Impact of speed limit changes on urban streets

Principal Investigator(s):

Gary Davis, Professor, Civil, Environmental and Geo-Engineering


  • John Hourdos, Former Research Associate Professor, Civil, Environmental and Geo-Engineering

Project summary:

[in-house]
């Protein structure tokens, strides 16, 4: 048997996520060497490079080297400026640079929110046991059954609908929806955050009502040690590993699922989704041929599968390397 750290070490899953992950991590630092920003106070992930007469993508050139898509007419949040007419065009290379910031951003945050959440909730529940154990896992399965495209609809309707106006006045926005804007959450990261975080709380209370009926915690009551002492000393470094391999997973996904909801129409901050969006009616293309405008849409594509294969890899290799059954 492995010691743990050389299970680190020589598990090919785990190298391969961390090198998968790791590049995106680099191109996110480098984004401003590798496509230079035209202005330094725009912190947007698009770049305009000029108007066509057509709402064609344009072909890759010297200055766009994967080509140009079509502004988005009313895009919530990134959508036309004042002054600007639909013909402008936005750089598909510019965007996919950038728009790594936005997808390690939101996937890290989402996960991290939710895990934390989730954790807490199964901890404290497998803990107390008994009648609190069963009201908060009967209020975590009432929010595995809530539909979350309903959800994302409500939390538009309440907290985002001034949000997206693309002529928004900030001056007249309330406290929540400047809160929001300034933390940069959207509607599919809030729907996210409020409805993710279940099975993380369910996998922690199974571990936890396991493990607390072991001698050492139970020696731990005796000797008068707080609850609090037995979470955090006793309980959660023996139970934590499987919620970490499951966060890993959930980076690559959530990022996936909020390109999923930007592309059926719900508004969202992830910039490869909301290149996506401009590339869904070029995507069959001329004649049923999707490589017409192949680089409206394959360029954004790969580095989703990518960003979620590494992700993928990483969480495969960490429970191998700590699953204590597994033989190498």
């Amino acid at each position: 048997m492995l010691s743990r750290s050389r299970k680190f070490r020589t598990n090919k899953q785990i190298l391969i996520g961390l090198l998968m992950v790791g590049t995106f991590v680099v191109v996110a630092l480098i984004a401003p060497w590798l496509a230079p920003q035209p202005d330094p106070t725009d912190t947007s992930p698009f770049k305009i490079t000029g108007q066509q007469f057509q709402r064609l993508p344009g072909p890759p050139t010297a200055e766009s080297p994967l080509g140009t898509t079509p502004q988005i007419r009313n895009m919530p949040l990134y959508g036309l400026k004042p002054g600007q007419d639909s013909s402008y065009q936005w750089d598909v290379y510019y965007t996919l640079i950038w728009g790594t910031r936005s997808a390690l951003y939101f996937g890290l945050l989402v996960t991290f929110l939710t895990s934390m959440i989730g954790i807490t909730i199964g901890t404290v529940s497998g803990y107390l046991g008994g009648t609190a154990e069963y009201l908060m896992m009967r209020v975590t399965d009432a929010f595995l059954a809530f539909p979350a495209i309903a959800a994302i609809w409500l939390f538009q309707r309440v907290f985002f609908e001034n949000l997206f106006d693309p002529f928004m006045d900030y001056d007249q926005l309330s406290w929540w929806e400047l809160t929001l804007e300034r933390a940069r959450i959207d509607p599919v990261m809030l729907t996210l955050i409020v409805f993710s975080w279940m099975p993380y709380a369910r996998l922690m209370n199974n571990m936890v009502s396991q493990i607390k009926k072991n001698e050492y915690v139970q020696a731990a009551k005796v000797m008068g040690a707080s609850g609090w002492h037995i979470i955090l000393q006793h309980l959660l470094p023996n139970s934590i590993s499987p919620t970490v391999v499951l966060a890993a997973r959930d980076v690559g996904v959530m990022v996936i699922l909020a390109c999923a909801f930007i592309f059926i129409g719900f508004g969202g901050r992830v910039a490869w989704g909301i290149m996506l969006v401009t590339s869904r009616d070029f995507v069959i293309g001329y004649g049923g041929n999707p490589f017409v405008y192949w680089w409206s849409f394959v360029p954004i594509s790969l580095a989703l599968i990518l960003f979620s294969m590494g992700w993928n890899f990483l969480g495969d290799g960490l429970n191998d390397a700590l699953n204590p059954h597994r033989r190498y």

In 2019 the Minnesota Legislature amended that state's statutes to allow cities to set speed limits on city-owned streets. This project used this change in speed-limit law as an opportunity to study the effect of speed-limit changes on vehicle speeds. In February 2021, researchers surveyed 33 cities within the Twin Cities metro area and identified the city of St. Louis Park as planning to implement a city-wide change in speed limits, with a default speed limit of 20 mph but with selected roads being signed for limits ranging from 25 mph to 35 mph. The city was chosen for a before-and-after study of how changes in speed limits affect vehicle speeds. Speed data was collected using road tube traffic recorders in the summer of 2021 (two to four months before the speed limit change) and in the summer of 2022 (six to eight months after the change). There was considerable variability regarding what was seen at individual locations, with before/after differences in mean speed ranging from a decrease of 7 mph to an increase of 2.4 mph. On average, mean speeds were slightly lower (1-2 mph) in the after period, both on streets where the speed limit was lowered and on streets where the limit was unchanged. This pattern, modest reductions in mean speeds following a reduction in speed limit, with possible spillover, was consistent with what has been seen in other cities in North America and Great Britain.

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